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Golden Triangle, NC, United States

McGinty M.D.,Center for Health Security | McGinty M.D.,Johns Hopkins University | Burke T.A.,Johns Hopkins University | Burke T.A.,EPAs Office of Research and Development | And 3 more authors.
Health Security

Hospitals were once thought to be places of refuge during catastrophic hurricanes, but recent disasters such as Hurricanes Katrina and Sandy have demonstrated that some hospitals are unable to ensure the safety of patients and staff and the continuity of medical care at key times. The government has a duty to safeguard public health and a responsibility to ensure that appropriate protective action is taken when disasters threaten or impair the ability of hospitals to sustain essential services. The law can enable the government to fulfill this duty by providing necessary authority to order preventive or reactive responses - such as ordering evacuation of or sheltering-in-place in hospitals - when safety is imperiled. We systematically identified and analyzed state emergency preparedness laws that could have affected evacuation of and sheltering-in-place in hospitals in order to characterize the public health legal preparedness of 4 states (Delaware, Maryland, New Jersey, and New York) in the mid-Atlantic region during Hurricane Sandy in 2012. At that time, none of these 4 states had enacted statutes or regulations explicitly granting the government the authority to order hospitals to shelter-in-place. Whereas all 4 states had enacted laws explicitly enabling the government to order evacuation, the nature of this authority and the individuals empowered to execute it varied. We present empirical analyses intended to enhance public health legal preparedness and ensure these states and others are better able to respond to future natural disasters, which are predicted to be more severe and frequent as a result of climate change, as well as other hazards. States can further improve their readiness for catastrophic disasters by ensuring explicit statutory authority to order evacuation and to order sheltering-in-place, particularly of hospitals, where it does not currently exist. © Mary Ann Liebert, Inc. 2016. Source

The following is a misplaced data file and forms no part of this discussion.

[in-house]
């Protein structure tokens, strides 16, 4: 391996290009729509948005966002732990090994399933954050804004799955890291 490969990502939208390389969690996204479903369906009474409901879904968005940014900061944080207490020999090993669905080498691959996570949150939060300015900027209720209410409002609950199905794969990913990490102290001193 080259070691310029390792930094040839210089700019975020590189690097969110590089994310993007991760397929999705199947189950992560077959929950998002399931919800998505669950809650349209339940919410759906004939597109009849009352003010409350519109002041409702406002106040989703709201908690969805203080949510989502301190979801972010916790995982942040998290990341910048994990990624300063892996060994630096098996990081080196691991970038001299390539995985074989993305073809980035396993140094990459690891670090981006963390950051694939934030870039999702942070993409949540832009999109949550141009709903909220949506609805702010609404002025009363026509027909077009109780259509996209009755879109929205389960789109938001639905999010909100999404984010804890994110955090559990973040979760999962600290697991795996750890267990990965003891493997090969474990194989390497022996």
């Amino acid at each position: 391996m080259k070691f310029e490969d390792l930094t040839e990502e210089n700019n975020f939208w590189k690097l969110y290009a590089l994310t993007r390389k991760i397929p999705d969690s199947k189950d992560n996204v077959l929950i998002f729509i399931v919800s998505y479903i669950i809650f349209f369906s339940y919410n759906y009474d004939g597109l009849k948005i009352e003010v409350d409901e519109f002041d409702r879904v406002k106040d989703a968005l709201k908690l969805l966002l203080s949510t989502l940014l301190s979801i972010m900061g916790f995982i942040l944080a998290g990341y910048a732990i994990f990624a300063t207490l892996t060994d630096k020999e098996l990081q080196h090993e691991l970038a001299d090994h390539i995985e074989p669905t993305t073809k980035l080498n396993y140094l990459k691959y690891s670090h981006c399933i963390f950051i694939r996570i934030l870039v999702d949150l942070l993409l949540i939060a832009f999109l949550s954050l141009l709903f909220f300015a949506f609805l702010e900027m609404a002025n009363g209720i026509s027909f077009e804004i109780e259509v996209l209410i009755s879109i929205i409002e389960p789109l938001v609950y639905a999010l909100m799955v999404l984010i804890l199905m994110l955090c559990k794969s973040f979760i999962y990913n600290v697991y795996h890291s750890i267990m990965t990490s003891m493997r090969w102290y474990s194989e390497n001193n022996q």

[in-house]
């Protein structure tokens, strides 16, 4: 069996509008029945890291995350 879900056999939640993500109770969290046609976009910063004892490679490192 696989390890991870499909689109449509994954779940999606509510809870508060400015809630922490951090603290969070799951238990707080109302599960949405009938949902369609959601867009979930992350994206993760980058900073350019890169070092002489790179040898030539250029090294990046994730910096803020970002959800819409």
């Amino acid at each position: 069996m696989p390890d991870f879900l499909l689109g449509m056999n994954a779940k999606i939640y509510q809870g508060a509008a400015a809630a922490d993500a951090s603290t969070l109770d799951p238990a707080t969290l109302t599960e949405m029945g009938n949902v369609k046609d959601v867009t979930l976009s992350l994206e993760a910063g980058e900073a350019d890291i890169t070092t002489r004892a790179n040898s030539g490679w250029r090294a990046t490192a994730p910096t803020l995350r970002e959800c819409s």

Kaufman A.,U.S. Environmental Protection Agency | Brown A.,EPAs Office of Research and Development | Barzyk T.,EPAs Office of Research and Development | Williams R.,EPAs Office of Research and Development
EM: Air and Waste Management Association's Magazine for Environmental Managers

A cache of resources is being developed by the U.S. Environmental Protection Agency (EPA) to help interested parties become familiar with, and appropriately use, low-cost air quality sensors. The development of the Citizen Science Toolbox is filling a vital niche in helping to advance environmental air quality monitoring for a wide variety of purposes. © 2014 The Bureau of National Affairs, Inc. Source

Hubbell B.,U.S. Environmental Protection Agency | Fox T.,U.S. Environmental Protection Agency | Dimmick W.F.,EPAs Office of Research and Development | Sheldon L.,EPAs Office of Research and Development
EM: Air and Waste Management Association's Magazine for Environmental Managers

Exposure science is an important component to the setting, implementation, and communication of the NAAQS. However, more research is needed to better understand personal exposure, particularly the links between observed health effects, exposure to specific sources and emissions, and activity data. Improving multipollutant exposure science has been identified as particularly important, since we know that interactions between components in a mixture can change the mixture's toxicity and the resulting risk response. Improved information would allow a more refined review of the NAAQS, particularly in enhancing identification of vulnerable and susceptible populations. In the implementation of the NAAQS, it would help promote a MPRB approach that could assist policy-makers in developing more cost effective air quality management plans that maximize risk reduction while minimizing both societal costs and health inequality. Furthermore, improvements in exposure science would translate into enhanced public communication of the health effects of breathing polluted air, and the types of activities and environments that cause greater exposure to polluted air, and ultimately, result in more effective protection of public health and the environment. Copyright 2011 Air & Waste Management Association. Source

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